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  • 4
    Keywords: brain ; RECEPTOR ; CELLS ; EXPRESSION ; IN-VITRO ; INVASION ; tumor ; CELL ; Germany ; VITRO ; DISEASE ; GENE ; PROTEIN ; PROTEINS ; COMPONENTS ; TUMORS ; PATIENT ; NF-KAPPA-B ; ACTIVATION ; COMPLEX ; COMPLEXES ; BINDING ; RECOGNITION ; TARGET ; MUTATION ; COMPONENT ; LINE ; MUTATIONS ; EPITHELIAL-CELLS ; FACTOR-KAPPA-B ; NF-kappa B ; TNF-ALPHA ; SALIVARY AGGLUTININ ; SURFACTANT PROTEIN-D ; INFLAMMATORY-BOWEL-DISEASE ; MALIGNANT BRAIN-TUMORS ; SCAVENGER RECEPTOR ; CYTOKINE ; BRAIN-TUMORS ; STREPTOCOCCUS-MUTANS ; secretion ; PATHOGENS ; USA ; function ; immunology ; INHIBIT ; CYSTEINE-RICH DOMAINS ; DYSFUNCTION ; PURPLE SEA-URCHIN ; SEROTYPE-C STRAIN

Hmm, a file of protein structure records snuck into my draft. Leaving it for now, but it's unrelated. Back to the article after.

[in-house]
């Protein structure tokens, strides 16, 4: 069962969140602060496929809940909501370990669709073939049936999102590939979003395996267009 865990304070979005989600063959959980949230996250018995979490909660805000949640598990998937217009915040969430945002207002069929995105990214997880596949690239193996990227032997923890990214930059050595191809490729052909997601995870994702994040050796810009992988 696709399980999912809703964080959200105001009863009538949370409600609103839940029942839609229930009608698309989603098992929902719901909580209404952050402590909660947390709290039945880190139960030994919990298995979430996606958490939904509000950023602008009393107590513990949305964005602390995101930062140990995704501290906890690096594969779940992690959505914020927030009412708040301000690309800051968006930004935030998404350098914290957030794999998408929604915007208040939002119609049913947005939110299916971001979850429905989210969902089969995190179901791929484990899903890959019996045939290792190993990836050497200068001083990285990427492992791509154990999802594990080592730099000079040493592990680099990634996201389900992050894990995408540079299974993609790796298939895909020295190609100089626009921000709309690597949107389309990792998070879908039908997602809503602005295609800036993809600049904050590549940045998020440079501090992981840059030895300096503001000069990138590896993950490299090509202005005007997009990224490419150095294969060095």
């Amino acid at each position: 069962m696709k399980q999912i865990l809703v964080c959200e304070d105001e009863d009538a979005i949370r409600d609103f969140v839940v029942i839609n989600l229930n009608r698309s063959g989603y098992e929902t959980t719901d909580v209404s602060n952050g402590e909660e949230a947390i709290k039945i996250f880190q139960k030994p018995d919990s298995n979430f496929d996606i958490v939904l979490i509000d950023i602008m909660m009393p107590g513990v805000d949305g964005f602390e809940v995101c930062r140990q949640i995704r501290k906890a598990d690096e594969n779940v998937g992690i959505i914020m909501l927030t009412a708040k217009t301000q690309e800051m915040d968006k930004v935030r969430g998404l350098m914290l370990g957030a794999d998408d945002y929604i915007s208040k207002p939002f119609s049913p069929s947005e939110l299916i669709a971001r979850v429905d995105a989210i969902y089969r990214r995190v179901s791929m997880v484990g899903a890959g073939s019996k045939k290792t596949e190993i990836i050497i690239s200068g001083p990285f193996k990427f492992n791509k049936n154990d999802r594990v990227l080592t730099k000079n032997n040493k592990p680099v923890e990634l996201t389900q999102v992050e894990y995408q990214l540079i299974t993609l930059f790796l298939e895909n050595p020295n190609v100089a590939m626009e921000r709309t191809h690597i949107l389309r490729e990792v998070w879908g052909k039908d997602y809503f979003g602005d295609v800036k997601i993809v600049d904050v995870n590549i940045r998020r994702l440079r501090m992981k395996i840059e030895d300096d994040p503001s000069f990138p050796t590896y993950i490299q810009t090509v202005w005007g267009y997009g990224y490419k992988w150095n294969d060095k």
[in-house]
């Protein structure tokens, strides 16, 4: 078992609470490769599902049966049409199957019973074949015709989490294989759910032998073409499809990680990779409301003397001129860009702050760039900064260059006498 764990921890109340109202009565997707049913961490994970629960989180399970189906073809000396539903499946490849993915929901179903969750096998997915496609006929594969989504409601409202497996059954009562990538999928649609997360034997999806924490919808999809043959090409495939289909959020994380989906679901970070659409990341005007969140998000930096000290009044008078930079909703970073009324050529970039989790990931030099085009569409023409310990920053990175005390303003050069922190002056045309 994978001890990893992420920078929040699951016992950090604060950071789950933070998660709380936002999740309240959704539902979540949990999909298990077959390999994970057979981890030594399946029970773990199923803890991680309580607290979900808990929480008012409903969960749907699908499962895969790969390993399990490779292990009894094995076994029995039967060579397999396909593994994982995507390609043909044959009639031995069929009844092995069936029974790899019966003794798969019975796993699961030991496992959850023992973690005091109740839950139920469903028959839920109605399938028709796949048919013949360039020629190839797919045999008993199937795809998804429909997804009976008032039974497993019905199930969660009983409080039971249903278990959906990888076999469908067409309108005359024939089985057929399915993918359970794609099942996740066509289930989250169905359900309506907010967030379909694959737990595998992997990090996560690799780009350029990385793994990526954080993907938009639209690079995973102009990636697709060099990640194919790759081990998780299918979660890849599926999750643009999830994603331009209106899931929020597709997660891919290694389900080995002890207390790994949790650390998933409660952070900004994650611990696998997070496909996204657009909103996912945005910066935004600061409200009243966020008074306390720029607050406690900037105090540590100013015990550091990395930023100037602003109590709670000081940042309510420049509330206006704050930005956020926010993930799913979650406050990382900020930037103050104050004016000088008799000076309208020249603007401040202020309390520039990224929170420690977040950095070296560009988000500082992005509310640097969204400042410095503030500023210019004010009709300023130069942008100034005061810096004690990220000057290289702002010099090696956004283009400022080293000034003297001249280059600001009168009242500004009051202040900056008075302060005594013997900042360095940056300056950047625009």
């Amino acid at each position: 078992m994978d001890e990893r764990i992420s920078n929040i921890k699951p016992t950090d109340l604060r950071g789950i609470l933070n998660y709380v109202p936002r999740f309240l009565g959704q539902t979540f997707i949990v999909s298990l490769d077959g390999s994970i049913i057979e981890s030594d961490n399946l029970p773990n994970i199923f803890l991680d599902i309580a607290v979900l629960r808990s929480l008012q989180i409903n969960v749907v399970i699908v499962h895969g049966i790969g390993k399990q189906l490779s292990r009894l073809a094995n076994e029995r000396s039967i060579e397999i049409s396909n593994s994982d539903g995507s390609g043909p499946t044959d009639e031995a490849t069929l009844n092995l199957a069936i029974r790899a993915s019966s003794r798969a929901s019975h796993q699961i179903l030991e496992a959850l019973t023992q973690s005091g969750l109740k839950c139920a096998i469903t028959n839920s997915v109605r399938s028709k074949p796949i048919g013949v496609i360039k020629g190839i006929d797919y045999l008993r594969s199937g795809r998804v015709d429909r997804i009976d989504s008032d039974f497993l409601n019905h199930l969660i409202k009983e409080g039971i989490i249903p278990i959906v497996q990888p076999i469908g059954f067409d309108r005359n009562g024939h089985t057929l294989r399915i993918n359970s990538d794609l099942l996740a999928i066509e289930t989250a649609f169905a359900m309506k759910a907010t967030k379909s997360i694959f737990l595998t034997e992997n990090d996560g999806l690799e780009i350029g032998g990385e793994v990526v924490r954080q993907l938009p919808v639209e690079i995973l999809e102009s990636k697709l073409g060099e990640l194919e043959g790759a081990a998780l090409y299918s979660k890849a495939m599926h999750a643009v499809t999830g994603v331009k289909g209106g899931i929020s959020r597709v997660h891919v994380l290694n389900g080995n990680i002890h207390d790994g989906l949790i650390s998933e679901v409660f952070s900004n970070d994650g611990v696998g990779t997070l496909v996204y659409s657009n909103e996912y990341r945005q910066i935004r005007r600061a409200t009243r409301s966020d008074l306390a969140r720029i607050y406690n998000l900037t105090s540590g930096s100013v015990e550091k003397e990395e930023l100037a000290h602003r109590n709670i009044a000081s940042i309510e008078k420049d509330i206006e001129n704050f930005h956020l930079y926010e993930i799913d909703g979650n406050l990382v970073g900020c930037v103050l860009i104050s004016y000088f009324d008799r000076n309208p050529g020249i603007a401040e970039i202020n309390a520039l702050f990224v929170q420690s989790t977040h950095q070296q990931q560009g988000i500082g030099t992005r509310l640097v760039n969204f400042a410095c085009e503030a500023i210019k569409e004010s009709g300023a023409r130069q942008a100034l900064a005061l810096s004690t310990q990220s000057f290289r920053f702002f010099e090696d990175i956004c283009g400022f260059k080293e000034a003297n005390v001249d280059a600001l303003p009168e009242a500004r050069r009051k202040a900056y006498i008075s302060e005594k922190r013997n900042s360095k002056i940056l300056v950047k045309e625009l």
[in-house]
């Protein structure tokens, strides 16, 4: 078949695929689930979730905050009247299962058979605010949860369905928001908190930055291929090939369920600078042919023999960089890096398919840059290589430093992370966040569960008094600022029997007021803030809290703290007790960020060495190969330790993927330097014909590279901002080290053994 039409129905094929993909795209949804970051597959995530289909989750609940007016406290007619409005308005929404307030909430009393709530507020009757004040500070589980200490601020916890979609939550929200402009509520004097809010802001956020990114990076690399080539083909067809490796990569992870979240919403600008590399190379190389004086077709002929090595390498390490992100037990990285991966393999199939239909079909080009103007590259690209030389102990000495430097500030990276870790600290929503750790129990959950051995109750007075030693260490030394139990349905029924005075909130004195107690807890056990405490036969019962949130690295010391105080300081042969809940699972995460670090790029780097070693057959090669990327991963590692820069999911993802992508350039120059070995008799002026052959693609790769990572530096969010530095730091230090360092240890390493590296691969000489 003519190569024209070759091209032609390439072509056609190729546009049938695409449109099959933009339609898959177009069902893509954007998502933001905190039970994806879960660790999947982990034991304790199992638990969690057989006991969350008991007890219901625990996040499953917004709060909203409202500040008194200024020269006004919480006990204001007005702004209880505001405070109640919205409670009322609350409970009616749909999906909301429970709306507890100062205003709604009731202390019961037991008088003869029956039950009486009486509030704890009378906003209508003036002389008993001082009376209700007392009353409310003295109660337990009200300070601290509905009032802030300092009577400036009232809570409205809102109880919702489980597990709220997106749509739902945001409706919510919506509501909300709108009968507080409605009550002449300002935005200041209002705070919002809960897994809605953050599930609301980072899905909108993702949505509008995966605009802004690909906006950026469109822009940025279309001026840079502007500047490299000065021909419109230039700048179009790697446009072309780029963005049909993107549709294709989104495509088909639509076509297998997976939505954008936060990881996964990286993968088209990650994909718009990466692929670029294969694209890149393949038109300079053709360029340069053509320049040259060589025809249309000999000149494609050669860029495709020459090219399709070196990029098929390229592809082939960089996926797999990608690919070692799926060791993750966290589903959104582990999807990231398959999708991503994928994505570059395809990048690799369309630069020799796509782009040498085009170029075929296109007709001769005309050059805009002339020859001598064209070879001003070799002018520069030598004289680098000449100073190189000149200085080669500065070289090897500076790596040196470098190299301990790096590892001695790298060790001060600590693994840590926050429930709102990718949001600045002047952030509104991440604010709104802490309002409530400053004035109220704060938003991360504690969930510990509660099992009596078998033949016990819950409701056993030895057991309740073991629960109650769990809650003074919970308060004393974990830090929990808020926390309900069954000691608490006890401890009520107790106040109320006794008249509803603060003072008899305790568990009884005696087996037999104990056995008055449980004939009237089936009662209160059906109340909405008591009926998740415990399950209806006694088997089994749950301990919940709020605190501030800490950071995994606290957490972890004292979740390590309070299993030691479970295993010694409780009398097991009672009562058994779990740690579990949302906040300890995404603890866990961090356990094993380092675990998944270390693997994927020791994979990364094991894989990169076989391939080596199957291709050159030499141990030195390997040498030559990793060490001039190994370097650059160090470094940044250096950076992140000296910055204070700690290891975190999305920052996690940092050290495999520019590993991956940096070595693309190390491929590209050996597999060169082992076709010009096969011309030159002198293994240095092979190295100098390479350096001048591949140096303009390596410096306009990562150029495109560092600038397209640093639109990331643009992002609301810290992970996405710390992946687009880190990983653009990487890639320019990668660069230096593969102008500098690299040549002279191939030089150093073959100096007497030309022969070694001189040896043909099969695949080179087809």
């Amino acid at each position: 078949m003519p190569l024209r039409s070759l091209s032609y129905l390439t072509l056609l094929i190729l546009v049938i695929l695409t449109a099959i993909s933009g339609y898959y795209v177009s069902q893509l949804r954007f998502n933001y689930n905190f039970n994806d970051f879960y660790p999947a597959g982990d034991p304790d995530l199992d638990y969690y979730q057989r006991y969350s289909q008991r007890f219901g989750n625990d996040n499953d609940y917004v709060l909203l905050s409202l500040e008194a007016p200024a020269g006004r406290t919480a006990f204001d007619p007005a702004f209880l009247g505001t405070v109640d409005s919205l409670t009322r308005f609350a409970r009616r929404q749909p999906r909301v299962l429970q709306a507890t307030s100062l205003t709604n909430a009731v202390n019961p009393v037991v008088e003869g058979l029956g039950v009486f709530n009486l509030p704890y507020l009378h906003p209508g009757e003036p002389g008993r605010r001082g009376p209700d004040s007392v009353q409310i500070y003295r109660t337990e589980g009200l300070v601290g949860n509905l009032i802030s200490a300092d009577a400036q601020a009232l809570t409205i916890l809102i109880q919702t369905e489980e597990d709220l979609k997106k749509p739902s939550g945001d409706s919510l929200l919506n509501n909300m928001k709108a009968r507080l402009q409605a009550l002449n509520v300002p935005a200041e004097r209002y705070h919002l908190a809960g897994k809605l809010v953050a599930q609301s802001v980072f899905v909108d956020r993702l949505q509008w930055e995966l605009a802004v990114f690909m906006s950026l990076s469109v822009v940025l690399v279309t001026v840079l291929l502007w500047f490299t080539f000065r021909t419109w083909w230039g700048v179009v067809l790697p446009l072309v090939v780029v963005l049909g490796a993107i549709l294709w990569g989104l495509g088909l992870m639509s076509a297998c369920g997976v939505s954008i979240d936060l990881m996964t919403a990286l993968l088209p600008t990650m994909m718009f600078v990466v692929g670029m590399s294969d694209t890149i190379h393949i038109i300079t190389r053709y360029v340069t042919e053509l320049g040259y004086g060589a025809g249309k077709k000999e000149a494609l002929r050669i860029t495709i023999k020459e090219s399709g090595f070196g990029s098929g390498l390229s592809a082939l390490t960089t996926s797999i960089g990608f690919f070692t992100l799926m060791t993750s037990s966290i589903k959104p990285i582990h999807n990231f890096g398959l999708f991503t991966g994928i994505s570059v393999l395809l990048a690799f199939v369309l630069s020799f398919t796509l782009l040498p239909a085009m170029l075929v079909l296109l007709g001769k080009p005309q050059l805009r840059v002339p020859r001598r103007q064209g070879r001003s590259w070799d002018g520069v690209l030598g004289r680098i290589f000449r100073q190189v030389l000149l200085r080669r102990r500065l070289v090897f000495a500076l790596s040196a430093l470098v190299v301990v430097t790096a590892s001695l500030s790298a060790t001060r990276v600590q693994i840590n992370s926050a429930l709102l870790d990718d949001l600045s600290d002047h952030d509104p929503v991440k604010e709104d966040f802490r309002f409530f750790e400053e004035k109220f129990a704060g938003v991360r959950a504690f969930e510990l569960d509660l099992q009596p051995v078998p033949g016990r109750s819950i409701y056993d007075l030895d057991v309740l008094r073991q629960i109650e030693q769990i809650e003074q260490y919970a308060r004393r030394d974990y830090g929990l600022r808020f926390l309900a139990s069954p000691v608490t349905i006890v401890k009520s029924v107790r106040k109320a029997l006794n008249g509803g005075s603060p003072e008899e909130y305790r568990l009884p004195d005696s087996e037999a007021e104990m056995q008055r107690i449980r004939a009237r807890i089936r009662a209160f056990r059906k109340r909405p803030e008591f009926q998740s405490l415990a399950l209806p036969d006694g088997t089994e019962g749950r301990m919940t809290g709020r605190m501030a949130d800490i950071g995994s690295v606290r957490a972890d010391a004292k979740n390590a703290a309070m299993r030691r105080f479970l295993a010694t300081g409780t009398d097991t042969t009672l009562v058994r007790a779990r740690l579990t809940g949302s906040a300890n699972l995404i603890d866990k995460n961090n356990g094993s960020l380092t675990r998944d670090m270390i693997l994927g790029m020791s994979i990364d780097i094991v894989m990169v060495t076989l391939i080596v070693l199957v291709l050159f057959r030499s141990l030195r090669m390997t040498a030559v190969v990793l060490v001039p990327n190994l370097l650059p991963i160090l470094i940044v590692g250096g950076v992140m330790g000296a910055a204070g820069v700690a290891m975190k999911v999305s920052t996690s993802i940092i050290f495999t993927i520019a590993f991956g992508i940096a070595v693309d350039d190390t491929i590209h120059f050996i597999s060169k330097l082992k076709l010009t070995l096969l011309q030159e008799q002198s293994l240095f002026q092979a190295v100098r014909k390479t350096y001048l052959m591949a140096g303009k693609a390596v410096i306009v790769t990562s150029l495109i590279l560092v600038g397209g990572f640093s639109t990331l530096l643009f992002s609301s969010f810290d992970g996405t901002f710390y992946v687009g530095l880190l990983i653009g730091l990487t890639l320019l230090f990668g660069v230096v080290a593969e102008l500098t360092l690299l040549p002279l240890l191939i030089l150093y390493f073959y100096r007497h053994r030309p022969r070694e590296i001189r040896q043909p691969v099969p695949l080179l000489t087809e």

Abstract: Mucosal epithelial cell layers are constantly exposed to a complex resident microflora. Deleted in malignant brain tumors 1 (DMBT1) belongs to the group of secreted scavenger receptor cysteine-rich proteins and is considered to be involved in host defense by pathogen binding. This report describes the regulation and function of DMBT1 in intestinal epithelial cells, which form the primary immunological barrier for invading pathogens. We report that intestinal epithelial cells up-regulate DMBT1 upon proinflammatory stimuli (e.g., TNF-alpha, LPS). We demonstrate that DMBT1 is a target gene for the intracellular pathogen receptor NOD2 via NF-kappa B activation. DMBT1 is strongly up-regulated in the inflamed intestinal mucosa of Crohn's disease patients with wild-type, but not with mutant NOD2. We show that DMBT1 inhibits cytoinvasion of Salmonella enterica and LPS- and muramyl dipeptide-induced NF-kappa B activation and cytokine secretion in vitro. Thus, DMBT1 may play an important role in the first line of mucosal defense conferring immune exclusion of bacterial cell wall components. Dysregulated intestinal DMBT1 expression due to mutations in the NOD2/CARD15 gene may be part of the complex pathophysiology of barrier dysfunction in Crohn's disease